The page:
GGUCCCCUCGCAACGAUCAGCCGUGAACCCGGUCAGGCCCGGAAGGGAGCAGCCGCAGCGGUGACAUUGUGUGCCGGGGUGUGGCUGGUAG
> GGUCCCCUCGCAACGAUCAGCCGUGAACCCGGUCAGGCCCGGAAGGGAGCAGCCGCAGCGGUGACAUUGUGUGCCGGGGUGUGGCUGGUAG
> -33.4 kcal/mol
> ..((((.((((...........))))..((((......))))..)))).((((((((.((((.(((...)))))))...))))))))....

Now let's check what the energy calculator for the linear model says for the Aalberts & Nandagopal model's prediction:

./the_build_directory/linear_efn data_tables/
GGUCCCCUCGCAACGAUCAGCCGUGAACCCGGUCAGGCCCGGAAGGGAGCAGCCGCAGCGGUGACAUUGUGUGCCGGGGUGUGGCUGGUAG
..((((.((((...........))))..((((......))))..)))).((((((((.((((.(((...)))))))...))))))))....
> GGUCCCCUCGCAACGAUCAGCCGUGAACCCGGUCAGGCCCGGAAGGGAGCAGCCGCAGCGGUGACAUUGUGUGCCGGGGUGUGGCUGGUAG
> ..((((.((((...........))))..((((......))))..)))).((((((((.((((.(((...)))))))...))))))))....
> -32.3 kcal/mol

Using Alternate Parameters

The efn and folding programs can be modified to use non-standard multi-loop parameters. Both the AalbertsModel and NNUnpairedModel classes (see the source code in the programs/ folder for example usages of these classes) have a method called 'SetMLParams' that can be used to change the multi-loop energy model parameters. For example, the programs for the linear model use this method to simulate the linear model using a reparameterized logarithmic model.

Parameter Training Algorithms

The parameter training programs are train_linear, train_logarithmic, and train_an. They all have similar input requirements. Instructions for flags can be found by calling a program with the flag "-h".

Basic Usage

All parameter training algorithms need three pieces of input to function. The path to the data tables, which are the parameters for the entire nearest neighbor model as per RNAstructure; the path to the data set, which is a folder containing all the .ct files for RNAs used in training; a list of .ct file names to use for training. If run from the root directory of this repository, the default paths for the data tables and data set will work out of the box. To change them, use the flag "-h" to see how. The list of .ct files to use should be given via standard input. The folder "data_sets/" contains several .ctset files. These are the lists of .ct files used for the paper. The folder "data_sets/ct_files" contains the archive of training data used in the paper.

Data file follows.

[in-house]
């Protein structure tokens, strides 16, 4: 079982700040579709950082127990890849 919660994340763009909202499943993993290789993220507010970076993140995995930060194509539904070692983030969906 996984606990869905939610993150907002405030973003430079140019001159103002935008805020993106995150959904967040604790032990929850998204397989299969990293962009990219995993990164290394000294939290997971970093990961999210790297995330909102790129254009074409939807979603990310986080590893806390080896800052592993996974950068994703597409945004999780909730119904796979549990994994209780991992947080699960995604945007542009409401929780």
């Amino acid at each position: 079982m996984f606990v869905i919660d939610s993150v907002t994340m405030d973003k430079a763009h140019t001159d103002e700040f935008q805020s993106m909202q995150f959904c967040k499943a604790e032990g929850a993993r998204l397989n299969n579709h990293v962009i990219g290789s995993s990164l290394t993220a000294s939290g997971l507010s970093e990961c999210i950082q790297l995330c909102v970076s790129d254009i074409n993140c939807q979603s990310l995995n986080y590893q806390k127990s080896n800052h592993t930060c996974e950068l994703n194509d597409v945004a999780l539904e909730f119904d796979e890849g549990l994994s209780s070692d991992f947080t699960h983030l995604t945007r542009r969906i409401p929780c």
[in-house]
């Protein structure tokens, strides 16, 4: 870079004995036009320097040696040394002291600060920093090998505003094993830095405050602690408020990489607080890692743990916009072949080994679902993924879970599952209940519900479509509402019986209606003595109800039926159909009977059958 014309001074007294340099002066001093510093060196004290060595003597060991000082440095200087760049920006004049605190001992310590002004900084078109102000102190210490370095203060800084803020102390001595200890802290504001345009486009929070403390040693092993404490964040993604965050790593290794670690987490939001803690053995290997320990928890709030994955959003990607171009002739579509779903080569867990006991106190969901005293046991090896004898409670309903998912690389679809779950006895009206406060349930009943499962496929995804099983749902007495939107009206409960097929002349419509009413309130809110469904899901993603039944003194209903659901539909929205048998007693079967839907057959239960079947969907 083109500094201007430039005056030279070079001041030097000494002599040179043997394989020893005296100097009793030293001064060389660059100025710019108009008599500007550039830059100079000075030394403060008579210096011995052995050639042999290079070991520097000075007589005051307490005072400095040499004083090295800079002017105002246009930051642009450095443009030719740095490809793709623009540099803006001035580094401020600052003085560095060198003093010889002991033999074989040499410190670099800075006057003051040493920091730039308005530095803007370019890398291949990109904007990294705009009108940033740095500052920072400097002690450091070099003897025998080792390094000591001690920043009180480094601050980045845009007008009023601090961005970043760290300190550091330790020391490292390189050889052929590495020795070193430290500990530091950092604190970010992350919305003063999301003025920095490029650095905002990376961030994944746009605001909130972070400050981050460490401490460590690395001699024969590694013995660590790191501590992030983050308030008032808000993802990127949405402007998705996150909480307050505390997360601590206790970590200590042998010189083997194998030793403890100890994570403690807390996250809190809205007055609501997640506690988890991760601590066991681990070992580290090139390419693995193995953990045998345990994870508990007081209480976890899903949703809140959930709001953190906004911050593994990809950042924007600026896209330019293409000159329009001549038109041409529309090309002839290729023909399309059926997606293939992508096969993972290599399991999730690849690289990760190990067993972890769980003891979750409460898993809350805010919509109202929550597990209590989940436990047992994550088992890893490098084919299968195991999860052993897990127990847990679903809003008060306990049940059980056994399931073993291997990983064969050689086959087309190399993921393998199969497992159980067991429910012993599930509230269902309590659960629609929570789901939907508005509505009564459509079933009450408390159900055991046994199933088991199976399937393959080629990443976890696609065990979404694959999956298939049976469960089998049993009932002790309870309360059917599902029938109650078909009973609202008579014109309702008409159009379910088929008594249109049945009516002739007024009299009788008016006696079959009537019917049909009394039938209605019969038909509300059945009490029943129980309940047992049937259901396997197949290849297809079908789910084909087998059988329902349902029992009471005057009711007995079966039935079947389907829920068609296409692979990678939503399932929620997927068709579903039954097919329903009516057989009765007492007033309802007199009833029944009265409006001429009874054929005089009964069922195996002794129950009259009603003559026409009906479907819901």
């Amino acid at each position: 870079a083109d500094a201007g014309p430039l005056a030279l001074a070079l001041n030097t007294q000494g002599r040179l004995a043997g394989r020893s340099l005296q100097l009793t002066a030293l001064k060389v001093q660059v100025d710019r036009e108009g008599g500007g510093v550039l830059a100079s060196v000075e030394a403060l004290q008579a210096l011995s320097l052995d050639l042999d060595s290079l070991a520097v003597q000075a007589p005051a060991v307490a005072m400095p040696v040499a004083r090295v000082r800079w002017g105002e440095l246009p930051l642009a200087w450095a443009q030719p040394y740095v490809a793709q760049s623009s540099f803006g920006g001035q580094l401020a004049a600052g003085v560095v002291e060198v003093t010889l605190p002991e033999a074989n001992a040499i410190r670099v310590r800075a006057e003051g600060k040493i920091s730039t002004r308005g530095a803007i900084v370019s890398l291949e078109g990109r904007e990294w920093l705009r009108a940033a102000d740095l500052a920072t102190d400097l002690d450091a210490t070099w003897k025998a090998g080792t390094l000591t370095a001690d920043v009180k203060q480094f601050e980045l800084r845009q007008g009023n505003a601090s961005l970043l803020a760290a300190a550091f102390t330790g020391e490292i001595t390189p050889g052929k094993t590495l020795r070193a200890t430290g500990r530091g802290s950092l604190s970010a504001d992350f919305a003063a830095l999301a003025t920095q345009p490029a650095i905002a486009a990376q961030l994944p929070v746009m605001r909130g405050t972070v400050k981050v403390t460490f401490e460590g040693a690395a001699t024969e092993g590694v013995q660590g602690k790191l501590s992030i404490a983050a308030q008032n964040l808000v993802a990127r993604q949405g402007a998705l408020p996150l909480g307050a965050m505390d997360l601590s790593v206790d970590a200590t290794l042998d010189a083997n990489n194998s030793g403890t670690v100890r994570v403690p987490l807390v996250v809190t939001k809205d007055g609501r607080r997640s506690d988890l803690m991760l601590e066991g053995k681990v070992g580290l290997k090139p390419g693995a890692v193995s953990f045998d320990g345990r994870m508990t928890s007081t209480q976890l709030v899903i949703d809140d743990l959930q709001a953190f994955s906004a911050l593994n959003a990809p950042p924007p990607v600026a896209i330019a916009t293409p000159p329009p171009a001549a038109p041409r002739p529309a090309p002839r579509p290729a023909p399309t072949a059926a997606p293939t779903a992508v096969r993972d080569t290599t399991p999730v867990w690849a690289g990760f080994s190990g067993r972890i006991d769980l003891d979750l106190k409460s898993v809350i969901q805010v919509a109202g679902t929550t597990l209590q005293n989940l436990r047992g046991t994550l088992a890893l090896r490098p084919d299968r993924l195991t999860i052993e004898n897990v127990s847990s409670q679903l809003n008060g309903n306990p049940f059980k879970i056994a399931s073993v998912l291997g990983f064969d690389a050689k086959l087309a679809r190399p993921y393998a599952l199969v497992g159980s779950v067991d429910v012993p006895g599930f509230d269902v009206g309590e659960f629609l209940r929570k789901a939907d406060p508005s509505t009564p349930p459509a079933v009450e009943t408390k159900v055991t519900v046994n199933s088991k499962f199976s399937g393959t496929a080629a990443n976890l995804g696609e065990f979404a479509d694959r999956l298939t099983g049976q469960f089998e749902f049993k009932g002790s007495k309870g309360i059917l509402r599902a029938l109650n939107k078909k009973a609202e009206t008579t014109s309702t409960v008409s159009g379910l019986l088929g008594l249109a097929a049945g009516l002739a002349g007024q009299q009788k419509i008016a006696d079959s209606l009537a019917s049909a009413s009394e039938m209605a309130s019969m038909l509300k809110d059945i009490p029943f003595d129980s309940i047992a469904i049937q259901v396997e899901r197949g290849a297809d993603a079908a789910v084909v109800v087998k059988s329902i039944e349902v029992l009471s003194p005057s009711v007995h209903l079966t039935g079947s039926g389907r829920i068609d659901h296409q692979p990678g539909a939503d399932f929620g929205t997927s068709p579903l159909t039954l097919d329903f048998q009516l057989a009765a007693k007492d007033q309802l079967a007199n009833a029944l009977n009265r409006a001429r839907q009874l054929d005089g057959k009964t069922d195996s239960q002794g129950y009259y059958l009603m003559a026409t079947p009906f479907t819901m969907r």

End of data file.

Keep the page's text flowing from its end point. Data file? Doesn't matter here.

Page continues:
The range of parameters to optimize over is hard coded in each program. They are those used in the paper. To change the parameter ranges, the code for a program must be changed.

An Example

Let us consider an example run of parameter optimization. For this example, I will assume that we are in the root directory of the project. Also, I will assume that "path_to_programs/" is the path to the folder the programs are in. The following should bring up usage information for the linear parameter training program.

./path_to_programs/train_linear -h

It should look a bit like this:

Trains the parameters of the linear model using IBF.
Usage:
  Train linear model using IBF [OPTION...]

  -d, --data_path arg  Path to data_tables (default: data_tables/)
  -c, --ct_path arg    Path to the folder of CTs (default:
                       data_set/ct_files/)
  -t, --threads arg    Number of threads to use (default: 16)
  -h, --help           Print help

Now, let us run the program using the small training set. By default, this will use all the cores on your machine, so be wary! The following invocation should starting training:

./bin/programs/train_linear < data_set/training_small.ctset

It can take a while. You should see something like the following as a result:

Seed #1 init = 32 branch = -58 unpaired = 3: 0.101219
Seed #2 init = 112 branch = -38 unpaired = -4: 0.472647
Seed #3 init = 183 branch = -9 unpaired = -16: 0.096862
Seed #4 init = 125 branch = -44 unpaired = 2: 0.463108
Seed #5 init = 193 branch = 5 unpaired = -5: 0.464895
Epoch #0: 
	Average F-Score = 0.0342677
	Best score = 0.768073
	init = 109 branch = 30 unpaired = 11
Epoch #1: 
	Average F-Score = 0.417572
	Best score = 0.630142
	init = 75 branch = -7 unpaired = 0
Epoch #2: 
	Average F-Score = 0.617731
	Best score = 0.636124
	init = 163 branch = -25 unpaired = -2
Epoch #3: 
	Average F-Score = 0.590204
	Best score = 0.629207
	init = 115 branch = -15 unpaired = 0
Epoch #4: 
	Average F-Score = 0.631208
	Best score = 0.633857
	init = 111 branch = -18 unpaired = 1
Epoch #5: 
	Average F-Score = 0.625122
	Best score = 0.631451
	init = 110 branch = -10 unpaired = -1
Epoch #6: 
	Average F-Score = 0.632576
	Best score = 0.635146
	init = 124 branch = -14 unpaired = -1
Epoch #7: 
	Average F-Score = 0.631371
	Best score = 0.633531
	init = 109 branch = -13 unpaired = 0
Epoch #8: 
	Average F-Score = 0.633684
	Best score = 0.634308
	init = 109 branch = -13 unpaired = 0
Best parameters: init = 109 branch = -13 unpaired = 0

Each epoch is a training set. We can see the F-Score steadily increases until we converge on a parameter set, which is given at the end. Note that the parameters found are different from those in the paper, since we training on the small data rather than the large.

The same training process will work for any of the parameter optimization programs. Please keep in mind that parameter training uses all cores and can therefore use a lot of memory!